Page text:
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Israel’s bloody anniversary gets darker each year

The first few days of November — the annual commemoration of the assassination of Israeli Prime Minister Yitzhak Rabin on Nov. 4, 1995 — are a period of self-reflection and worry in Israel. “What has happened to democracy here?” some wonder. And what about peace?

From the moment extremist Yigal Amir shot Rabin, it was clear the murder was the outcome of a wider culture of demonization. Right-wing activists, angered by a deal Rabin was about to make with the Palestinians and that he might cede land to Syria, printed a poster of him with the word “traitor” and a target superimposed on his face. Another was emblazoned with “liar” and depicted Rabin wearing a kafiyeh, making him appear remarkably similar to Yasser Arafat, the detested father of Palestinian terror. A doctored photo of Rabin wearing a Nazi uniform also surfaced, though it has never been clear who created it.

Immediately after the assassination, Israel went through paroxysms of guilt. Thousands of young people, not knowing how to express their grief and shame, fashioned a new Israeli tradition of lining sidewalks with innumerable candles. President Bill Clinton coined a phrase now ubiquitous in Israeli society, especially on the left, when in his eulogy he bade Rabin farewell with the simple phrase, “Shalom, Haver.” (“Good-bye, my friend.”)

But beyond candles and words, something had to change. Civil discourse needed to be reinforced. Some Israelis sprang into action; a new model of Israeli education, a one-year pre-army year of study emerged (often with religious and secular students living and learning together), designed to focus Israel’s youth on social responsibility and the sanctity of democracy. Today there are dozens of such programs.

That’s the good news. The bad news is that some of Israel’s right wing remains unapologetic — Amir still insists he feels no remorse — and some elements of Israeli society have not abandoned the vitriol that led to a night that forever changed Israel.

A telling example has emerged in recent days. Since President Reuven Rivlin apologized for the massacre of innocent Arab citizens 58 years ago in the Israeli Arab village of Kafr Kassem, he has been the object of a campaign of incitement that looks alarmingly like the one directed at Rabin. In an image harrowingly like the one printed about Rabin — and now widely circulated in horror — he was depicted wearing a kafiyeh. The message is clear: Apologizing to an Arab makes you an enemy of the Jewish state.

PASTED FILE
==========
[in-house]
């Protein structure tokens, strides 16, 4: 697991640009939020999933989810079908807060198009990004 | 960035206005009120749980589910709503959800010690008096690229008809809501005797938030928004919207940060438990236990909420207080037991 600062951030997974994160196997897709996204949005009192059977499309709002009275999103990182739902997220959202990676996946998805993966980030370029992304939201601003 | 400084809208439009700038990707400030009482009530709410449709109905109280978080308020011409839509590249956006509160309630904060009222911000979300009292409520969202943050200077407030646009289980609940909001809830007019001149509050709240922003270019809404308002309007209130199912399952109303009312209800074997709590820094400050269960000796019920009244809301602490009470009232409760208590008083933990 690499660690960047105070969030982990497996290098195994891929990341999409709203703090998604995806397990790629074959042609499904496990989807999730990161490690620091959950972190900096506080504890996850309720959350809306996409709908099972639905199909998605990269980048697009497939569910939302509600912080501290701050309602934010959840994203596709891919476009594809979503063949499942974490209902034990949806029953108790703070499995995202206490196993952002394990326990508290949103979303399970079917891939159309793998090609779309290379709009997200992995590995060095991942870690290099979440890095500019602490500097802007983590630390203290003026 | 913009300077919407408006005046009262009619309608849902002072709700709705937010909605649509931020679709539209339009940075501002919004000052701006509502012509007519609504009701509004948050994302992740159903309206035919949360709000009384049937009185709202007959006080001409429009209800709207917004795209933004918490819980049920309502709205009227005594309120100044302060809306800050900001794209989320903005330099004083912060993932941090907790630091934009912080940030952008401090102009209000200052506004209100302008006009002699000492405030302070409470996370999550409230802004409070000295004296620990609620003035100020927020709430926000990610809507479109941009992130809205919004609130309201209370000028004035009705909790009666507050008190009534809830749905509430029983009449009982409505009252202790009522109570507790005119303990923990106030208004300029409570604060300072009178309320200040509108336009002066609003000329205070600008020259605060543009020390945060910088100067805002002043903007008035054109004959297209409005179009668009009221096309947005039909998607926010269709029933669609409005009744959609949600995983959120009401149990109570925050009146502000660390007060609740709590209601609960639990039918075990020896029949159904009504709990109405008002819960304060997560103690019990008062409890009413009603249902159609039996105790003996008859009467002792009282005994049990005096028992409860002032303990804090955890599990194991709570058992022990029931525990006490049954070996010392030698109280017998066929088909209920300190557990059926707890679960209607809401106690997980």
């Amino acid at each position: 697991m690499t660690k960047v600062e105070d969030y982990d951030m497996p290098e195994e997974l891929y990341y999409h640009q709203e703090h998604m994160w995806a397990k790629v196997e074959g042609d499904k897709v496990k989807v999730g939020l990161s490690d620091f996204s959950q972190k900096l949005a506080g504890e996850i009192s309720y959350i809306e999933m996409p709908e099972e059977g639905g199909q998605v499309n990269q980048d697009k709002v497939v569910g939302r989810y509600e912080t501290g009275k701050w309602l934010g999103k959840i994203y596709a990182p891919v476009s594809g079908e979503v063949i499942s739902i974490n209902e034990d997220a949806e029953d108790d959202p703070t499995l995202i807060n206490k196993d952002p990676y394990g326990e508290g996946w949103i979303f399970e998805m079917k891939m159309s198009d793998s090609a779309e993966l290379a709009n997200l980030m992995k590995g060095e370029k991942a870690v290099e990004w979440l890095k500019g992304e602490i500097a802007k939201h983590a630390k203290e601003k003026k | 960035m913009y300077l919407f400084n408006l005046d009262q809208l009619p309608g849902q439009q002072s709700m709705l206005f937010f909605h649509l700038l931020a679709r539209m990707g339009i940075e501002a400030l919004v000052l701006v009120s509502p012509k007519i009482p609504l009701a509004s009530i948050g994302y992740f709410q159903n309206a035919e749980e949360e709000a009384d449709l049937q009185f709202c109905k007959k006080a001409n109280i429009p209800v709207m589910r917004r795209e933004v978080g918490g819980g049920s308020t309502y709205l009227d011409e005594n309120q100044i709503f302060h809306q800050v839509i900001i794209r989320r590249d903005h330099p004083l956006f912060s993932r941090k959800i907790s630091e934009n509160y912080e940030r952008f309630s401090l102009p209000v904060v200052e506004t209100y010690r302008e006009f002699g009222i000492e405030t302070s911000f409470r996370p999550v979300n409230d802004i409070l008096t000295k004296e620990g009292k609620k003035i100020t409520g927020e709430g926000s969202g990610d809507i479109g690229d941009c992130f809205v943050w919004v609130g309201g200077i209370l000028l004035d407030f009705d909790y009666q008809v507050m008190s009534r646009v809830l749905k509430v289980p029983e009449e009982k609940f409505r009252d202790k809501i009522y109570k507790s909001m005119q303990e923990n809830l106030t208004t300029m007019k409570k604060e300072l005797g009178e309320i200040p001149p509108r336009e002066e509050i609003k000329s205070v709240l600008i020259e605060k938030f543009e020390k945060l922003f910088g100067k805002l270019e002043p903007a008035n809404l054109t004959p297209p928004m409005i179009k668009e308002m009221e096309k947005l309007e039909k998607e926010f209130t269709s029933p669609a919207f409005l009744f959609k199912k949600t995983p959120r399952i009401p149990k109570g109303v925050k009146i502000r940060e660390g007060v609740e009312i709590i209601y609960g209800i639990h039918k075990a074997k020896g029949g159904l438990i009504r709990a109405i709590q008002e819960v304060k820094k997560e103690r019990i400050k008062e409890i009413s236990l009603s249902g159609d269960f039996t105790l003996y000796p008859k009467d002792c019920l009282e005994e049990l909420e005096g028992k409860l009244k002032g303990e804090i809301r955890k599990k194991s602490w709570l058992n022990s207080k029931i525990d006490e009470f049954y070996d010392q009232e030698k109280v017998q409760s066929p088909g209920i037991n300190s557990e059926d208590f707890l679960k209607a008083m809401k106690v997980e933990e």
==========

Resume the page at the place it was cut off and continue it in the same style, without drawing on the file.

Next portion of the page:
One might expect that such revolting rhetoric would strengthen the left. But it has not. Former President Shimon Peres spoke to a rally on Saturday night and argued that, “Those who have given up on peace are the delusional ones … they’re the naive ones, the ones who are not patriots.” The right just scoffed. Arafat had no intention of ending his campaign to destroy Israel in 1995, was their line, and Palestinian Authority President Mahmoud Abbas is no different.

Despite President Obama’s own delusional implication that Abbas is a moderate with a “sincere willingness” to co-exist with Israel, even centrist (and some left-wing) Israelis believe that Abbas fools the West while inciting his own street. Last week, in a comment mostly ignored by the Western press, Abbas decried the “vicious assassination” of Moataz Hejazi, a Palestinian killed by Israeli security forces after he shot a rabbi who had been an advocate for greater Jewish access to the Temple Mount. Abbas assured the murderer’s family that he will “go to heaven as a martyr defending the rights of our people and its holy places.”

Nineteen years after Rabin’s death, some of the right has moderated its language, but some has not. Right-wing commentators insist the left is just as myopic as it was two decades ago. Much of the West still refuses to see Palestinian incitement for what it is. And in pushing Israel to make a deal with Abbas, Obama simply convinces more Israelis that it’s amateur hour at the White House, so the smartest thing they can do is to lie low until he is out of office.

Nearly 20 years have passed, but little has changed. That, too, is reason for grief, largely because no matter where one looks, it’s hard to see anything better on the horizon.

Daniel Gordis is senior vice president and Koret distinguished fellow at Shalem College in Jersualem.

© 2014, Bloomberg News